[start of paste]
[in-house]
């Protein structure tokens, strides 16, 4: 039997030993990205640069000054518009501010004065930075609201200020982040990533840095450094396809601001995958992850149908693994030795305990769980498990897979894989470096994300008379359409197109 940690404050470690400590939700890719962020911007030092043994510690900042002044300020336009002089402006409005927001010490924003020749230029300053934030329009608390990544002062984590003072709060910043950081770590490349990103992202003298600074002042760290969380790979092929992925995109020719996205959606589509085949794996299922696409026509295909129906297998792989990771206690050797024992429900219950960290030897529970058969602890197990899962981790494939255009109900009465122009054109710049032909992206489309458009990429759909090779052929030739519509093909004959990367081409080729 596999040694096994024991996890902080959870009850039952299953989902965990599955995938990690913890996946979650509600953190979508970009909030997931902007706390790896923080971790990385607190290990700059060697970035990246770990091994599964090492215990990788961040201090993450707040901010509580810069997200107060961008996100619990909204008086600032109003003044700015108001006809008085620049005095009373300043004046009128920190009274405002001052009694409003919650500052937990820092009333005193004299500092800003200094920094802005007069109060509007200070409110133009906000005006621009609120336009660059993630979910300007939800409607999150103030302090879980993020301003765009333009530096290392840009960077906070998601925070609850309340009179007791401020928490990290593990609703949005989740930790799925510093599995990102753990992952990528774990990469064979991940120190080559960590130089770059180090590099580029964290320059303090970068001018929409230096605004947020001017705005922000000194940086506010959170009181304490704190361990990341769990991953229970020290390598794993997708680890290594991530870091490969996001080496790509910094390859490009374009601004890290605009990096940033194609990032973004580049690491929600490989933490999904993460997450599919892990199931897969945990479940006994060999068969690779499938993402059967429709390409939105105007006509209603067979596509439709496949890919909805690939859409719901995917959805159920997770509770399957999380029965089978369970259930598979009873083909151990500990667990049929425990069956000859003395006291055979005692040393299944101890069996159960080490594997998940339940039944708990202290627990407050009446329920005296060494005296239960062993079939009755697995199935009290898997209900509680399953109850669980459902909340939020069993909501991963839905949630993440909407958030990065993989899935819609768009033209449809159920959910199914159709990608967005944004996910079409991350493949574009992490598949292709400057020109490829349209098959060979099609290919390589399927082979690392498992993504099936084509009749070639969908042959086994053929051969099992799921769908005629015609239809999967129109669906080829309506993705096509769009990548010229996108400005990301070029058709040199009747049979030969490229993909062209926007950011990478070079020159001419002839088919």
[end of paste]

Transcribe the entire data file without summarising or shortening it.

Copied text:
[in-house]
């Protein structure tokens, strides 16, 4: 039997030993990205640069000054518009501010004065930075609201200020982040990533840095450094396809601001995958992850149908693994030795305990769980498990897979894989470096994300008379359409197109 940690404050470690400590939700890719962020911007030092043994510690900042002044300020336009002089402006409005927001010490924003020749230029300053934030329009608390990544002062984590003072709060910043950081770590490349990103992202003298600074002042760290969380790979092929992925995109020719996205959606589509085949794996299922696409026509295909129906297998792989990771206690050797024992429900219950960290030897529970058969602890197990899962981790494939255009109900009465122009054109710049032909992206489309458009990429759909090779052929030739519509093909004959990367081409080729 596999040694096994024991996890902080959870009850039952299953989902965990599955995938990690913890996946979650509600953190979508970009909030997931902007706390790896923080971790990385607190290990700059060697970035990246770990091994599964090492215990990788961040201090993450707040901010509580810069997200107060961008996100619990909204008086600032109003003044700015108001006809008085620049005095009373300043004046009128920190009274405002001052009694409003919650500052937990820092009333005193004299500092800003200094920094802005007069109060509007200070409110133009906000005006621009609120336009660059993630979910300007939800409607999150103030302090879980993020301003765009333009530096290392840009960077906070998601925070609850309340009179007791401020928490990290593990609703949005989740930790799925510093599995990102753990992952990528774990990469064979991940120190080559960590130089770059180090590099580029964290320059303090970068001018929409230096605004947020001017705005922000000194940086506010959170009181304490704190361990990341769990991953229970020290390598794993997708680890290594991530870091490969996001080496790509910094390859490009374009601004890290605009990096940033194609990032973004580049690491929600490989933490999904993460997450599919892990199931897969945990479940006994060999068969690779499938993402059967429709390409939105105007006509209603067979596509439709496949890919909805690939859409719901995917959805159920997770509770399957999380029965089978369970259930598979009873083909151990500990667990049929425990069956000859003395006291055979005692040393299944101890069996159960080490594997998940339940039944708990202290627990407050009446329920005296060494005296239960062993079939009755697995199935009290898997209900509680399953109850669980459902909340939020069993909501991963839905949630993440909407958030990065993989899935819609768009033209449809159920959910199914159709990608967005944004996910079409991350493949574009992490598949292709400057020109490829349209098959060979099609290919390589399927082979690392498992993504099936084509009749070639969908042959086994053929051969099992799921769908005629015609239809999967129109669906080829309506993705096509769009990548010229996108400005990301070029058709040199009747049979030969490229993909062209926007950011990478070079020159001419002839088919």